Exploring such ancient sites across the United States and beyond, the Smudge duo harness art and design as useful tools to spur our imagination into time scales that dwarf a human lifetime. They produce photographic essays, narrative field guides, educational events, and speculative tools to help others explore the convergence of human and geologic processes – and they add not one, but two zeroes to their date notations!
Smudge’s projects include an examination of how the Pleistocene geology of the Great Lakes continues to influence processes of urbanization in the region; visualizing the ancient geological materials that constitute the man-made buildings of New York City; mapping the intersection of human and geologic processes in the American West; and representing the material origins of the energy that sustains our civilization.
Much of their work has examined the handling of nuclear waste – an issue that indelibly reminds us of how tied we are to the deep material processes of our world:
In realizing that the contamination can’t be moved from where it is, and will stay contaminated for tens of thousands of years in the future, it seems important to start developing capacities to think and design for larger timescales. … We humans have catalyzed a geologic impact around the globe, materially. These effects are much more than the nuclear, but nuclear materials are such a clear and potent example, they still exist at the root of our work and are why we veered in this direction so many years ago.
Their projects tend to incorporate an interactive approach: Ellsworth and Kruse try not only to visualize, but to encourage others to join in their imaginative processes:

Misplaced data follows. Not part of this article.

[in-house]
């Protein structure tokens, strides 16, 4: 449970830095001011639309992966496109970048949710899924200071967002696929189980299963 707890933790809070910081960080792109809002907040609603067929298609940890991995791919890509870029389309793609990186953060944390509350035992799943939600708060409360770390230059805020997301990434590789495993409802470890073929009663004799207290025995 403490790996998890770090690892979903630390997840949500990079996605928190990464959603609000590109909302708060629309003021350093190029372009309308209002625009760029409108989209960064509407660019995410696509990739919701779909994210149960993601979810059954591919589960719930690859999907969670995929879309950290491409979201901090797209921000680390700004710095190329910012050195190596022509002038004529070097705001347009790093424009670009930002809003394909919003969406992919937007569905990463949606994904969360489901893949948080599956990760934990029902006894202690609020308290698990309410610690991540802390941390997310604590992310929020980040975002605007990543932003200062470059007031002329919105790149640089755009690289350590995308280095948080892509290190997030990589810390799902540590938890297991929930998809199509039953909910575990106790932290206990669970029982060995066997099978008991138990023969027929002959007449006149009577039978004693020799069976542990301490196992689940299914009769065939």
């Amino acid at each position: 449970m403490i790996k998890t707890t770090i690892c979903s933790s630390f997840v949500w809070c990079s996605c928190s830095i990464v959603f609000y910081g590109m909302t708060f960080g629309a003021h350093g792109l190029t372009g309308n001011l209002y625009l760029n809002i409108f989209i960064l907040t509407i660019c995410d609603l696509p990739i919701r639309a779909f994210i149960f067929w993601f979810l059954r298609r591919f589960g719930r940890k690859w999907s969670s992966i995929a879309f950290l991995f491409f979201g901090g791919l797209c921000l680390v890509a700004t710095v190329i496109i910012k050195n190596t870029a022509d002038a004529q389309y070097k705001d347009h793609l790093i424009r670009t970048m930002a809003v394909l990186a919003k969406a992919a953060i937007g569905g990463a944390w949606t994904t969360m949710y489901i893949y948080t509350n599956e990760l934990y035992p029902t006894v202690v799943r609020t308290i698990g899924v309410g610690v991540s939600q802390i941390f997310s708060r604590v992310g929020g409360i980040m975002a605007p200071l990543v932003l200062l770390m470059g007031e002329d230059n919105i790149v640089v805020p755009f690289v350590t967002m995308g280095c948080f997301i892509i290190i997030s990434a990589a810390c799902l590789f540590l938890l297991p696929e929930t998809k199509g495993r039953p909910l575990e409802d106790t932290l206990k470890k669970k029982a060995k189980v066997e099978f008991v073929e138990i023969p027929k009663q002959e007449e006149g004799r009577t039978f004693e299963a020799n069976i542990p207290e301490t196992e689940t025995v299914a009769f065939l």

Interactivity seems key to the ideas we’re working with – which focus on the importance of being able to experience the material reality and force of processes and movements that are either hard for humans to sense physically, or hard for humans to admit politically or emotionally.
In 02012, Kruse and Ellsworth published Making the Geologic Now, an edited collection of photographs and essays by more than forty contributors that include Rachel Sussman, (photographer/author of the Oldest Living Things in the World and Long Now SALT speaker) and Elizabeth Kolbert (The Sixth Extinction and Field Notes from a Catastrophe).
Making the Geologic Now documents and encourages what they have identified as a “turn toward the geologic,” a collection of “early sightings” of emergent social and cultural awareness of the deep geological parameters of our world. The book is meant to be generative rather than analytical or critical; in their introduction Kruse and Ellsworth describe the contributions as
places to think experimentally about what might become thinkable and possible if humans were to collectively take up the geologic as an instructive partner in designing thoughts, objects, systems, and experiences. The book provides an armature for framing responses to that idea.
Earlier this year Kruse and Ellsworth went to Norway for a work they called “Inhabiting Change” – it’s part of a larger collaboration that investigates the socio-geographic changes ahead for the Arctic Circle. Once seen as a remote forbidding place, it is now being transformed by the forces of capitalism, the pinch of dwindling resources, and a growing global population. As they expressed their goal for this project:
We intend to create dynamic tracings of the arrival of new futures of the North into widespread human + nonhuman cognizance. Works that result from Inhabiting Change may take the form of a series of linked multi-media dispatches. We also intend to compose a collaborative, human + nonhuman voice with multiple, moving points of view—while we live and make in the midst of the forces of change that currently are composing emerging futures north.
Ultimately, what Ellsworth and Kruse hope people take away from their work is new curiosities about and appreciations of their bare physical materiality – the chemical and physical fact that we are “walking rocks,” and that we live within the geologic, as a condition of our daily lives.
Images by FOP/Smudge Studios